RCBC suing Bangladesh central bank for defamation.
RIZAL Commercial Banking Corp. announced on Tuesday that it is suing the Bangladesh central bank for allegedly defaming RCBC and its executives with 'baseless allegations' of complicity in the $81-million cyber heist of Bangladesh's central bank in 2016.
In a statement, the bank said the lawsuit was filed with the Regional Trial Court in Makati City on March 6 and was served on Abu Hena Mohammad Razee Hasan, deputy governor and head of Bangladesh Bank Financial Intelligence Unit (BFIU), and the other members of the Bangladesh Bank delegation that arrived in the Philippines this week for meetings with banking officials.
RCBC indicated in the complaint that its reputation has come under the 'vicious and public' attack by Bangladesh Bank since 2016.
'It is public knowledge that Bangladesh Bank has embarked on a massive ploy and scheme to extort money from plaintiff RCBC by resorting to public defamation, harassment and threats geared toward destroying RCBC's good name, reputation and image, all with the intention of getting RCBC to pay Bangladesh Bank money
that RCBC does not have in its custody or possession and which it does not owe to Bangladesh Bank,' RCBC said.
Earlier this year, Bangladesh Bank sued RCBC in the US District Court for the Southern District of New York.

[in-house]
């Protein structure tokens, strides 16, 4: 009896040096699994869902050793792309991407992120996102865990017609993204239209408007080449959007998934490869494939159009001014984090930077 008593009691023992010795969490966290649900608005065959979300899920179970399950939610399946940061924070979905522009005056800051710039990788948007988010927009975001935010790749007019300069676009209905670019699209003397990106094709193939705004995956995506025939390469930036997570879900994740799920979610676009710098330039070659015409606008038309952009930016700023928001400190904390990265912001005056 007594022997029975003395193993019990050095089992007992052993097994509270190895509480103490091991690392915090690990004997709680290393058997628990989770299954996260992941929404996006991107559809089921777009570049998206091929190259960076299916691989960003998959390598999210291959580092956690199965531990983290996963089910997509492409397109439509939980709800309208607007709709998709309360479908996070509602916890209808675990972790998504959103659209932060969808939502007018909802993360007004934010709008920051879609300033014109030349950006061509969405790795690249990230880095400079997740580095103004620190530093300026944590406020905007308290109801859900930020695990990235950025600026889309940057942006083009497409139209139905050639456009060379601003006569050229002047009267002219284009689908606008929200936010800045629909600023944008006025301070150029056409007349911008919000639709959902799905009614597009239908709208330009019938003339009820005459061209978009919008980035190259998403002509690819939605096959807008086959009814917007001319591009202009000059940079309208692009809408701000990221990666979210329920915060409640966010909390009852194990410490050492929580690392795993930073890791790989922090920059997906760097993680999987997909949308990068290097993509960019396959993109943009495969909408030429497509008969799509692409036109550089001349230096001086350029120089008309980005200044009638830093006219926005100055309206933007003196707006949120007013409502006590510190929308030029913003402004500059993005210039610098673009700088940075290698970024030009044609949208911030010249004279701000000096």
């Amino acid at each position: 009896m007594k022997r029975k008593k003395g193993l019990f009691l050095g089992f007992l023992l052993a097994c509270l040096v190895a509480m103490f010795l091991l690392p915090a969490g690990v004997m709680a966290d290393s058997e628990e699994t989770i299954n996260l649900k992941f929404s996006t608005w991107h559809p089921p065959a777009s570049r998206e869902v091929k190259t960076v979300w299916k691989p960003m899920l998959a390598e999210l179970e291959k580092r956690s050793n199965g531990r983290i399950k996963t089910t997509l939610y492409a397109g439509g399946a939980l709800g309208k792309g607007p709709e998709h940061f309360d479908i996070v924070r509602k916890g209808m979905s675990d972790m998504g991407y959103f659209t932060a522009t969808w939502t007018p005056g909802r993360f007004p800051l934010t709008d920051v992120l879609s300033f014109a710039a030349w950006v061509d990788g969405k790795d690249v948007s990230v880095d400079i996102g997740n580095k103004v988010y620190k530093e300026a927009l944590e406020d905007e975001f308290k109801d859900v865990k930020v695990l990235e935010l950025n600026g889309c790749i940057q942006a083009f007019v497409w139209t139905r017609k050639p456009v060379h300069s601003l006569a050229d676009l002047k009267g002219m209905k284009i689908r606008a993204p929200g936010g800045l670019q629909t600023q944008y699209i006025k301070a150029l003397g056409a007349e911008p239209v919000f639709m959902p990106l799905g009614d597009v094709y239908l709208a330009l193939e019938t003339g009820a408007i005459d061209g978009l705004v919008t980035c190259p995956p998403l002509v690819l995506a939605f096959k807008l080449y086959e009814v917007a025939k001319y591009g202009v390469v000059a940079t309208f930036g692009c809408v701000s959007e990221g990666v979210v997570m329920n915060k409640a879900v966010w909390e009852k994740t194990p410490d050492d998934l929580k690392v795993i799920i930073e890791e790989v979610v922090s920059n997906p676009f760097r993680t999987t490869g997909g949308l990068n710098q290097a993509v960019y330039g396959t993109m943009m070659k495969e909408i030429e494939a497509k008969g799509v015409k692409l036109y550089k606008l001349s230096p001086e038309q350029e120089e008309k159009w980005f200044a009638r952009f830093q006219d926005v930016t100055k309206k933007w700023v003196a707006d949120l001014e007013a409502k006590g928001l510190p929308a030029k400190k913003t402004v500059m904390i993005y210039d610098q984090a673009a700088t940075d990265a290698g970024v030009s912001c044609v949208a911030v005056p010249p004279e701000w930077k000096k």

The bank said its defamation suit references Bangladesh's failures to secure its network and disclose those failings on a timely basis. The complaint also refutes Bangladesh Bank's allegation that RCBC played a premeditated role in the cyber theft.
'Bangladesh Bank had lost the $81 million the minute it left defendant Bangladesh Bank's account at the NY Fed and way before it had even reached the Philippines. There is absolutely no act attributable to RCBC that caused the payment instructions to reach the NY Fed and the Correspondent Banks,' the complaint said.
It was in 2016 when a cross-border electronic heist made headlines, as hackers were able to steal $81 million of Bangladesh Bank's funds that were deposited in the Federal Reserve Bank of New York. The stolen money eventually found its way to the Philippines through accounts in RCBC, where much of it was withdrawn and disappeared into the country's casino sector.
In mid-2016, following investigation and processing of the issue, the Bangko Sentral ng Pilipinas sanctioned RCBC with P1 billion in fines-the largest amount ever to be imposed as a fine on a banking institution in the Philippines.
The incident also prompted officials to include the gaming houses in the Anti-Money Laundering Council's coverage. In 2018, President Duterte signed into law Republic Act 10927, effectively designating casinos as covered entities under the Anti-Money Laundering Act of 2001.
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|Publication:||Business Mirror (Makati City, Philippines)|
|Date:||Mar 13, 2019|
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